I enjoyed the characters in this story. I even enjoyed the warehouse full of sleepers, and as a metaphor for societal disjuncture this could have worked rather well. If it had been used on its own, that is. As things stand, "Light" feels overburdened with random weirdness. Stuff happens because it happens—a facet of much weird fiction that I usually appreciate. Here, as with the spaceship frame story in "Two Houses," it feels gratuitous:

The sky was swollen and low. Lindsey loved this, the sudden green afternoon darkness as rain came down in heavy drumming torrents so loud she could hardly hear the radio station in her car, the calm, jokey pronouncements of the weather witch. The vice-president was under investigation; evidence suggested a series of secret dealings with malign spirits. A woman had given birth to half a dozen rabbits. A local gas station had been robbed by invisible men. Some cult had thrown all the infidels out of a popular pocket universe. Nothing new, in other words. (p. 299)

This passage might almost be a practical demonstration of the accusation often levelled at fantasy: anything can happen, so nothing matters. The over-effusive worldbuilding in "Light" felt so deliberately quirky as to become irritating.

With this in mind, it's worth noting that the story from Get in Trouble that made by far the strongest impression on me contained almost no fantastical elements whatsoever. "The Lesson" is the only piece original to this collection, and tells the story of a gay couple, Thanh and Harper, who are having a child with the help of a surrogate, Naomi. Naomi is six months pregnant but there have been complications and she has been confined to hospital for the duration. As the story opens, Thanh and Harper are travelling to the wedding of a college friend, Fleur, which is being held on an island owned by the father of her rich fiancé. The manner in which Link meshes Thanh and Harper's private crisis with the necessity they feel, to have a good time in public for the sake of their friend, is masterfully done, and painfully resonant:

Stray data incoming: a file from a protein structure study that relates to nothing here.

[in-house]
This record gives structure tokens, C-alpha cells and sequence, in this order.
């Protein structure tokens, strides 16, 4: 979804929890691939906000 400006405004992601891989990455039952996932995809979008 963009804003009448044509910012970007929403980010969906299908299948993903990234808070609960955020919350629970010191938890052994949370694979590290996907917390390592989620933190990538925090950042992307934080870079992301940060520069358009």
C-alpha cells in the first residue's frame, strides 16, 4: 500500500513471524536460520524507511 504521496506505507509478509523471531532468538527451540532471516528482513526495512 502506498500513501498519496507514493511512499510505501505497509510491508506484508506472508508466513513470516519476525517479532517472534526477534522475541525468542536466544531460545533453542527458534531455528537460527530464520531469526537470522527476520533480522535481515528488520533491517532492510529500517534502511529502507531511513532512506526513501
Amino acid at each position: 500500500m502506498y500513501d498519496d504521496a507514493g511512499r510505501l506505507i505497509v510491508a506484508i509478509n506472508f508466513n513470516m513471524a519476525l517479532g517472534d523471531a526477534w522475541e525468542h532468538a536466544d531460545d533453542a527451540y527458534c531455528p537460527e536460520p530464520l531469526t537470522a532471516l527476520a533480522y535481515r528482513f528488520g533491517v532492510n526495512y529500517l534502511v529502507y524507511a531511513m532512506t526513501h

Before you are allowed to enter the NICU you must wash your hands and forearms up to the elbows for no less than two minutes each time. There is a clock and you watch the minute hand. This is to keep the babies safe from infection. Fleur suggests various games. Frisbee, Capture the Flag, Marco Polo in the water. The caterers play all of these games as if they are not playing games at all. Your wedding ring will fit around the wrist of a twenty-four-week-old baby. All of the wedding dresses have been bundled up in a pile on the beach with some driftwood. There will be a bonfire tonight. (p. 206)